5. The optical fiber temperature transducer of claim 2 wherein the coating is polymethyl methacrylate.
6. The optical fiber temperature transducer of claim 5 wherein the polymethyl methacrylate is integrated by polymerization.
7. The optical fiber temperature transducer of claim 1 wherein the grating is a Bragg grating.
8. The optical fiber temperature transducer of claim 7 wherein the coating is aluminum.
9. The optical fiber temperature transducer of claim 8 wherein the aluminum is sputter deposited.
10. The optical fiber temperature transducer of claim 7 wherein the coating is polymethyl methacrylate.
11. The optical fiber temperature transducer of claim 10 wherein the polymethyl methacrylate is integrated by polymerization.
12. The optical fiber temperature transducer of claim 7 wherein:
the optical fiber has an end, and
the location at which the grating is associated with the optical fiber is at the end of the optical fiber.
13. A temperature-referenced, chemical-monitoring transducer comprising:
a chemical-monitor sensor, the chemical-monitor sensor for detecting changes in refractive index of a chemical, the chemical-monitor sensor having:
a first optical fiber, the first optical fiber for carrying a first optical signal, the first optical fiber having:
a thermal expansion coefficient and
at least one core,
the first optical fiber further comprising:
a first grating associated with the core of the first optical fiber of the chemical-monitor sensor at a location along the first optical fiber, the first grating of the first optical fiber for selectively altering the first signal, and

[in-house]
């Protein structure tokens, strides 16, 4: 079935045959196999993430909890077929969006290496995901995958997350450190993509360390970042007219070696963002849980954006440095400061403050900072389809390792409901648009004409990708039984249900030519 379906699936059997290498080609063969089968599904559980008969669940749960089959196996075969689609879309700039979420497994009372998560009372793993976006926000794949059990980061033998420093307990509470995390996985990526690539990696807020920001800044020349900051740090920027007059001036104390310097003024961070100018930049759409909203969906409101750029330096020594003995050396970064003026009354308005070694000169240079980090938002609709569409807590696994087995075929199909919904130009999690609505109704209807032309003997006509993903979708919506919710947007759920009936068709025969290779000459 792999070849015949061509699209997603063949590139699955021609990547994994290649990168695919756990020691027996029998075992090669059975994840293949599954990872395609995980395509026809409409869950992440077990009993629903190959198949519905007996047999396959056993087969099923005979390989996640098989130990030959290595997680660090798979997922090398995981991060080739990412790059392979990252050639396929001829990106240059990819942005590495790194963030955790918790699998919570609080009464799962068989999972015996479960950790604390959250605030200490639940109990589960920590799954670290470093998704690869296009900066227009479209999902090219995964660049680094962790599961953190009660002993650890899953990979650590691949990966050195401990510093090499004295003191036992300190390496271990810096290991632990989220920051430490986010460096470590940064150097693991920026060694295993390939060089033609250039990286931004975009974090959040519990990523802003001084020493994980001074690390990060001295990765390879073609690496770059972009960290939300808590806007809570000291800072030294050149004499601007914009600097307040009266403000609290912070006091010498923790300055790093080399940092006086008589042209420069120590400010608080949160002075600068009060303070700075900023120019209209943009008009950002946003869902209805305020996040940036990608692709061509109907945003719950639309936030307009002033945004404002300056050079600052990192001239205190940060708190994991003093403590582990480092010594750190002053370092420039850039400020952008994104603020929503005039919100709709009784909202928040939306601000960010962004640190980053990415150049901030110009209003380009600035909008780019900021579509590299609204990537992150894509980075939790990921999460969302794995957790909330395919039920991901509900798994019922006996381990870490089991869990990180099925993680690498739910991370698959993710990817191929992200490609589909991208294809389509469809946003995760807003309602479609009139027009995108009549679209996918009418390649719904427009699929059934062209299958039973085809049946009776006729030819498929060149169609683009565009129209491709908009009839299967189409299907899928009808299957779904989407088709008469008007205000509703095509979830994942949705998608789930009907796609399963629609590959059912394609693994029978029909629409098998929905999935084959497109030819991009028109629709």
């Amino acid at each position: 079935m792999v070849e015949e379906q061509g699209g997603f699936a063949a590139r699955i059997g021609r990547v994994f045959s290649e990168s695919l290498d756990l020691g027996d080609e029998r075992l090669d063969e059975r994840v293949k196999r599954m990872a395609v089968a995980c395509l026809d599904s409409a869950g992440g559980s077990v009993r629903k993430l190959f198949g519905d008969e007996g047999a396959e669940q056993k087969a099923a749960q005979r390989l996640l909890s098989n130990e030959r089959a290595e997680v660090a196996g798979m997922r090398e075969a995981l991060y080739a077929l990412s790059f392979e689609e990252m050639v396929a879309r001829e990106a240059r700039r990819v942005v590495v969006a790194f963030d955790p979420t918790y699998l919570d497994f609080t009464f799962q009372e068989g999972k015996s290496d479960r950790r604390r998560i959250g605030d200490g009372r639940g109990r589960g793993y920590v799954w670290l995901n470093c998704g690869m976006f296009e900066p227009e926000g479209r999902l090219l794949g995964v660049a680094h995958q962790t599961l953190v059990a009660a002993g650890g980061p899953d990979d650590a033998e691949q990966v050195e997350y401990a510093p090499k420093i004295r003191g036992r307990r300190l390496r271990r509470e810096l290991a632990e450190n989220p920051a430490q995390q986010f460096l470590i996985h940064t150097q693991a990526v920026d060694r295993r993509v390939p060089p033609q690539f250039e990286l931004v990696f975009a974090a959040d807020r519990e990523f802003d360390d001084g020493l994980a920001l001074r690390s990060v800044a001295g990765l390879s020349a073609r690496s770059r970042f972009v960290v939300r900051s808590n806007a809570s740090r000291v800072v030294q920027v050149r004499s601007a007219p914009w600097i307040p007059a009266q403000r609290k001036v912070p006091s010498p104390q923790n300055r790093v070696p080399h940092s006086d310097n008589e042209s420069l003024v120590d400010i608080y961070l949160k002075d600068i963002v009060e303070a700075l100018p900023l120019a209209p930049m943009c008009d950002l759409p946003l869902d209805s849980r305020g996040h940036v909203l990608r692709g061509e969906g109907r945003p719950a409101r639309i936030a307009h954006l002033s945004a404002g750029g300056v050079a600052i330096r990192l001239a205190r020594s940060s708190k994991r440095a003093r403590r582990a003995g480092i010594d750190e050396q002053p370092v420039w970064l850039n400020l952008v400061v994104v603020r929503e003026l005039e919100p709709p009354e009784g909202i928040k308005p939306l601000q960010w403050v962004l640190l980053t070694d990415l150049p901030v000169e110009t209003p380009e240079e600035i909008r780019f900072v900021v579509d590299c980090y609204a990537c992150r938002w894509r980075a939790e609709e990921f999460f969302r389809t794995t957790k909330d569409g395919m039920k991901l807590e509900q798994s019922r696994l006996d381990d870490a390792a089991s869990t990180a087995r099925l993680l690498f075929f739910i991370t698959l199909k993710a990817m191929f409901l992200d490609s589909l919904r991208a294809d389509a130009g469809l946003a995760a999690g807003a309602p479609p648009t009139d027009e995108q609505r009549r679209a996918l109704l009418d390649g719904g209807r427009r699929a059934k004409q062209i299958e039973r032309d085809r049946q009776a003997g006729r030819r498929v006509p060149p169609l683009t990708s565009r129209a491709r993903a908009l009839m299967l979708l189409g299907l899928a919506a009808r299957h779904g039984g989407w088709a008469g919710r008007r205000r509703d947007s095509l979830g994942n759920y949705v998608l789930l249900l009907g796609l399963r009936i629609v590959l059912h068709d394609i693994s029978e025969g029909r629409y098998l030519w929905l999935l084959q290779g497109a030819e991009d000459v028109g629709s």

a total internal reflection reducer, the total internal reflection reducer for reducing the amount of first signal subject to total internal reflection within the core of the first optical fiber; and
the temperature-referenced, chemical-monitoring transducer further comprising a temperature-reference sensor for providing signal regarding temperature changes associated with the chemical, the temperature-reference sensor having:
a second optical fiber, the second optical fiber for carrying a second optical signal, the second optical fiber having:
a length,
a thermal expansion coefficient, and
at least one core and
at least one cladding,
the second optical fiber further comprising:
a second grating associated with the core of the second optical fiber at a location along the length of the second optical fiber, the second grating for selectively altering the second signal; and